Search results

1 – 10 of 587
To view the access options for this content please click here
Book part
Publication date: 16 January 2012

Anthony D. May

Purpose – This chapter outlines the need for policy packages in urban areas, demonstrates how effective policy packages can be designed by combining appropriate policy…

Abstract

Purpose – This chapter outlines the need for policy packages in urban areas, demonstrates how effective policy packages can be designed by combining appropriate policy instruments and discusses the implications for Chinese cities.

Methodology – The results in the chapter are derived from a predictive model of two UK cities (Edinburgh and Leeds), an objective function to reflect a city's objectives and constraints, and an optimising routine which identifies the most effective level of intervention for each policy instrument.

Findings – Where available, fuel taxes, fare levels, road pricing charges, low-cost capacity improvements and public transport frequencies are the most effective policy instruments. Optimal combinations designed to cost no more than current strategies offer substantial benefits to society. Infrastructure projects typically offer much lower value for money. Strategies designed to meet challenging climate change targets can be designed, but may well substantially reduce other benefits.

Research limitations/implications – Other policy instruments such as awareness campaigns and walking and cycling measures could be tested in a similar way. Similar analyses could be conducted in high growth contexts typical of Chinese cities.

Practical and social implications – Policy packages will be important for Chinese cities. They are likely to differ from European specifications, and include greater use of infrastructure. The methodology presented here could be applied to their design.

Originality – The chapter brings together research reported elsewhere, presents some new results on synergy and discusses the implications for China.

Details

Sustainable Transport for Chinese Cities
Type: Book
ISBN: 978-1-78190-476-3

Keywords

To view the access options for this content please click here
Article
Publication date: 29 October 2018

Naveen Kumar Mavoori, Sriram Vekatesh and Manzoor Hussain M.

The purpose of this research paper is to optimize the process parameters of selective laser sintering process, and the sintered parts of PA2200 prototypes are built with…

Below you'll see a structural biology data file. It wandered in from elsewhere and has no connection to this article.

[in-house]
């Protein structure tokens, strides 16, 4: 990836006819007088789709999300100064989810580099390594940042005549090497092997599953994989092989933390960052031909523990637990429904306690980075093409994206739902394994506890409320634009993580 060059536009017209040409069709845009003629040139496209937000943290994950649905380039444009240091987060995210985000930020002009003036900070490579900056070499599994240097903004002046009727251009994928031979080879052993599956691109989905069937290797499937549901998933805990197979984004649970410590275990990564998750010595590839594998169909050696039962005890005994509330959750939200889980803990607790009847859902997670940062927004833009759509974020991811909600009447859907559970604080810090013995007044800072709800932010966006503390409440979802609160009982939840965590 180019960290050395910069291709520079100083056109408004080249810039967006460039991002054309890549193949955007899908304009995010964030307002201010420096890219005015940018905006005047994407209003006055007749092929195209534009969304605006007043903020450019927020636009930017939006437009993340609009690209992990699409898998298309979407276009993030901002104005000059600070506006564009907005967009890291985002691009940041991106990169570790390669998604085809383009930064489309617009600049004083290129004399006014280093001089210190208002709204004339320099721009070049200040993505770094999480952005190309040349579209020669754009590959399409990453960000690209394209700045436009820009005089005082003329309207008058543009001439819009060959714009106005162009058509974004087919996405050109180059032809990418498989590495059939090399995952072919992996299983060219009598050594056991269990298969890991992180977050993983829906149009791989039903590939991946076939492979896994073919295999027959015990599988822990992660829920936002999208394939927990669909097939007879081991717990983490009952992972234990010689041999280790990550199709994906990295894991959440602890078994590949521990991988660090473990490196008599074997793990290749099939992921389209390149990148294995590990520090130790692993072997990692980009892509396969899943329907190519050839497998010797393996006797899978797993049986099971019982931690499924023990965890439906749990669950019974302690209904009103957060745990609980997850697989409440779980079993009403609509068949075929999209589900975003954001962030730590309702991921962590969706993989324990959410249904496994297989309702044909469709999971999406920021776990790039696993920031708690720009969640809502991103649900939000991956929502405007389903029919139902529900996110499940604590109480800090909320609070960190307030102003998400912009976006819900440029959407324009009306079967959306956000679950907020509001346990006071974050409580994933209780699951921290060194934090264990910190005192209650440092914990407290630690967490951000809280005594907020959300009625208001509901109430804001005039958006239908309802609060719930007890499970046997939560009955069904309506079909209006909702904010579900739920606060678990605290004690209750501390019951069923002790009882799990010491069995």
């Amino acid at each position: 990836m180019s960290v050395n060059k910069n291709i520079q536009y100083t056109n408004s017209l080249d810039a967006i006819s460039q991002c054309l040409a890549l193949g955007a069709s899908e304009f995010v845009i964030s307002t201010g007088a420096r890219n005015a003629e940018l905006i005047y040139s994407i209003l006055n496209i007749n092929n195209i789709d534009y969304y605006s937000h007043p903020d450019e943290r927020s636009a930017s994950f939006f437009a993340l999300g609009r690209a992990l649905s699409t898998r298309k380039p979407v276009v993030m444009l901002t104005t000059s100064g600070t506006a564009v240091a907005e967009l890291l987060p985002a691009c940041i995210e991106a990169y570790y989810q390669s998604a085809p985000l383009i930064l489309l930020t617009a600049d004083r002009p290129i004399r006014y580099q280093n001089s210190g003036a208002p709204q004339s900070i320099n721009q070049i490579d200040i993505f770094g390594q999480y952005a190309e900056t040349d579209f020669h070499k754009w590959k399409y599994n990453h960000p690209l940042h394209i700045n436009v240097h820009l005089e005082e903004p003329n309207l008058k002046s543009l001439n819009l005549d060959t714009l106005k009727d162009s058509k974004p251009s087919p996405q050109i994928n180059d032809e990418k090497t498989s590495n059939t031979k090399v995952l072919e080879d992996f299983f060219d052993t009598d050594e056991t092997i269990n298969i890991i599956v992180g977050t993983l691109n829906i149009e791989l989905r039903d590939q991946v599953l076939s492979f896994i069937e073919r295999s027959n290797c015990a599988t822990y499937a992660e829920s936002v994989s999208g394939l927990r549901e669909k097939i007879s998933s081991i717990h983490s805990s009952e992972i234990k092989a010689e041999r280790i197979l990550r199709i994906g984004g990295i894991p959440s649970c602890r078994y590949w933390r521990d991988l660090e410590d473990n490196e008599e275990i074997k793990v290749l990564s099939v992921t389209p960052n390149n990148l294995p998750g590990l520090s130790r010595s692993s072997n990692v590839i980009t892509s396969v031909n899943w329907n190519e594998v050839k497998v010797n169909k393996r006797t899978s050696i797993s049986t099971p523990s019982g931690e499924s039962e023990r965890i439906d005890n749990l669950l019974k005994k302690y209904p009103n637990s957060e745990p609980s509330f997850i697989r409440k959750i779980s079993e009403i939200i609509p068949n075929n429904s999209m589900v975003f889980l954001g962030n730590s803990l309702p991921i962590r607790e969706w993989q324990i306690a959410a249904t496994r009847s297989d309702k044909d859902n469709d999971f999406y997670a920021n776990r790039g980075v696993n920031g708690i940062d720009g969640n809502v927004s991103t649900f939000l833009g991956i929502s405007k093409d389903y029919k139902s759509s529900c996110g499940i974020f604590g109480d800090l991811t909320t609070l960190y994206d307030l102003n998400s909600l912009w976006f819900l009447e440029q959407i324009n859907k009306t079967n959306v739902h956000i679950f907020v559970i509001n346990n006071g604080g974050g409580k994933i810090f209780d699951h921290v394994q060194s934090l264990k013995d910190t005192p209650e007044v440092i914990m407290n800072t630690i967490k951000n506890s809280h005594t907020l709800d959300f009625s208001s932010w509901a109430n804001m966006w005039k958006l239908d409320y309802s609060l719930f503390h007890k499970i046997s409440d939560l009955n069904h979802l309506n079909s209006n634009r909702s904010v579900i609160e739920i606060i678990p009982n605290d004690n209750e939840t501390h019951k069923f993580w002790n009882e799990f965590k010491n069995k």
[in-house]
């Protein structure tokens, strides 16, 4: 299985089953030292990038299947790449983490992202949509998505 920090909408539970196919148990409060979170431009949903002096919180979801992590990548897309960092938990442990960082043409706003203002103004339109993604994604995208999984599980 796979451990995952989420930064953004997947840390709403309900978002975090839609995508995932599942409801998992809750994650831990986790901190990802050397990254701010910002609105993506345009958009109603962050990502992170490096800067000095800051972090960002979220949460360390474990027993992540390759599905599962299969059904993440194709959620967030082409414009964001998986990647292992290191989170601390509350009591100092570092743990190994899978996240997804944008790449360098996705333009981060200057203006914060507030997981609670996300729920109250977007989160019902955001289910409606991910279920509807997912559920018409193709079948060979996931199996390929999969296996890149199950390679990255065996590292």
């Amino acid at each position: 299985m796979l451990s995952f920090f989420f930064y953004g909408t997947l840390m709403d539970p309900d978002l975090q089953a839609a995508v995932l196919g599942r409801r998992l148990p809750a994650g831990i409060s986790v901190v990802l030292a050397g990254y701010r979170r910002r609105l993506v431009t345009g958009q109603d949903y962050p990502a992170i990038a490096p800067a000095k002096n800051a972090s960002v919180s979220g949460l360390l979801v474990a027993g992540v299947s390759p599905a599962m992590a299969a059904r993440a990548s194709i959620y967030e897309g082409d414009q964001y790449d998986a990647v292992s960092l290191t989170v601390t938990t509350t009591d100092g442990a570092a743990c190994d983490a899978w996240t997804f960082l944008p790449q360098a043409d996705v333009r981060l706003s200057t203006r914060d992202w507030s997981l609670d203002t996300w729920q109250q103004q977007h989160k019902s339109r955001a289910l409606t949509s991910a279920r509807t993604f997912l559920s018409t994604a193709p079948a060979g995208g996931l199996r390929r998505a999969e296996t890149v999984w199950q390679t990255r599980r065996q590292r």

Abstract

Purpose

The purpose of this research paper is to optimize the process parameters of selective laser sintering process, and the sintered parts of PA2200 prototypes are built with minimum surface roughness within the range of 10-12 microns using the Taguchi design of experiments approach.

Design/methodology/approach

In this research paper, a 3D model is created using catia V5 and exported to rapid prototype machine, and the 3D model file was repaired by using Magics software to remove the facets and saved with file extension .stl (standard triangulation language).Taguchi design of experiments approach L9 orthogonal array was selected with three factors at three levels each and total nine experiments were conducted with the quality index lower-the-better signal-to-noise ratio to produced better quality prototypes by optimizing the process parameters like laser power, layer thickness and temperature and tested on surface tester for surface roughness. The experimental results of surface roughness were compared with Regression Analysis, S/N Ratio, Analysis of Mean and predicted model on sintered prototypes.

Findings

The experimental results obtained after testing on the surface tester compared with mathematical model for the quality index lower-the-better signal-noise ratio with optimal process parameters operating at Temperature at level 3, Layer thickness at level 3, and Laser power at level 3, regression analysis, and predictive model the output response variable surface roughness, is with in the range of 9-10.5 microns are all most same and from ANOM (Analysis of Mean), temperature at leve1, layer thickness at level 2, laser power at level 2 is 9 -9.6 microns.

Research limitations/implications

The process parameters such as beam diameter and table speed were not considered on output response variable surface roughness in this research paper.